Abstract 12822: Continuous Smoking Promotes Neoatherosclerosis Formation in Stent Restenotic Neointimal Tissue After Drug-Eluting Stent Implantation
Introduction: Despite the advance of drug-eluting stents (DES), late adverse events such as very late stent thrombosis (VLST) and late target lesion revascularization are of concern. Although continuous smoking is an independent risk factor of VLST, the pathogenic impact on in-stent restenotic neointimal tissue components after DES implantation remains unclear.
Hypothesis: We assessed the hypothesis that continuous smoking after DES implantation might promote neoatherosclerosis formation in restenosis lesions.
Methods: We enrolled 47 consecutive patients with in-stent restenosis requiring revascularization after DES implantation between January 2008 and March 2015. In advance, we excluded the patients with recurrent restenosis, thrombotic lesions, and total occlusion. For evaluation of in-stent tissue components, integrated backscatter intravascular ultrasound (IB-IVUS) was performed. Patients were divided into current smokers and nonsmokers including both previous smokers and never-smokers.
Results: Of these patients, 12 (25.5%) were current smokers. On volumetric IB-IVUS analyses, current smokers had a significantly higher percentage of lipid tissue volume within the neointima and a significantly lower percentage of fibrous tissue volume than nonsmokers (42.9 ± 19.4 vs. 26.3 ± 12.8%; p = 0.03, and 55.1 ± 19.2 vs. 70.9 ± 11.9%; p = 0.04, respectively). Moreover, continuous smoking was positively correlated with the percentage of lipid volume on multiple linear regression analysis after adjustment for confounding factors (β = 0.35, p = 0.03). Interval from stent implantation was similar between current smokers and nonsmokers (44.6 ± 38.2 vs. 37.5 ± 29.1 months; p = 0.58).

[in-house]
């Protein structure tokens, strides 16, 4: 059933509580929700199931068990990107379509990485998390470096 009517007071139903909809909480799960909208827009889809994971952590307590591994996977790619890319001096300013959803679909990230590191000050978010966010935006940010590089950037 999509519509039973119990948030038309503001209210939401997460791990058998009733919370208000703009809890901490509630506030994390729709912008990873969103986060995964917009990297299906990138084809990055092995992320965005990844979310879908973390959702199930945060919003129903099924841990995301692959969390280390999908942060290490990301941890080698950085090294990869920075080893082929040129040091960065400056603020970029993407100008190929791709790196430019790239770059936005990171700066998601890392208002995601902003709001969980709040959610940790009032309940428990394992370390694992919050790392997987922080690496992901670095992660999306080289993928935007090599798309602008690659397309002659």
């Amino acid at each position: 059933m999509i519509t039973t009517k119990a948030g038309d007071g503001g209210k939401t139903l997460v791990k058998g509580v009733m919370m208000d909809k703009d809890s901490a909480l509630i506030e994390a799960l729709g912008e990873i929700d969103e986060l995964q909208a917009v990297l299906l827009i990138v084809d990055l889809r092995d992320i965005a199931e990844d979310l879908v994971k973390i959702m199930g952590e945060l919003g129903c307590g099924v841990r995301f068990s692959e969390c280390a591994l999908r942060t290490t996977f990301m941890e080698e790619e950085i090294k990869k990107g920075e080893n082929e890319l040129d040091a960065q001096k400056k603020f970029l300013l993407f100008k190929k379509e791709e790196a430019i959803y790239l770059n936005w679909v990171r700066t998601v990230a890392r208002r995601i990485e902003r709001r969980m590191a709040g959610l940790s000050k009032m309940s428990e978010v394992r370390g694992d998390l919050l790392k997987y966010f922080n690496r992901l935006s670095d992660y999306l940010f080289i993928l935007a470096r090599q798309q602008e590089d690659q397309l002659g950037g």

Conclusions: Continuous smoking was associated with larger lipid tissue volume within the neointima after DES placement, suggesting the development of neoatherosclerosis and vulnerable neointima. Thus continuous smoking might lead to future adverse coronary events.
Author Disclosures: Y. Uchida: None. S. Ichimiya: None. H. Ishii: None. K. Mizutani: None. R. Yamaguchi: None. H. Oishi: None. Y. Miki: None. M. Fujimoto: None. T. Kawamiya: None. H. Mihara: None. H. Ichimiya: None. S. Hayano: None. S. Suzuki: None. J. Watanabe: None. M. Kanashiro: None. T. Amano: None. T. Matsubara: None. T. Murohara: None.
- © 2015 by American Heart Association, Inc.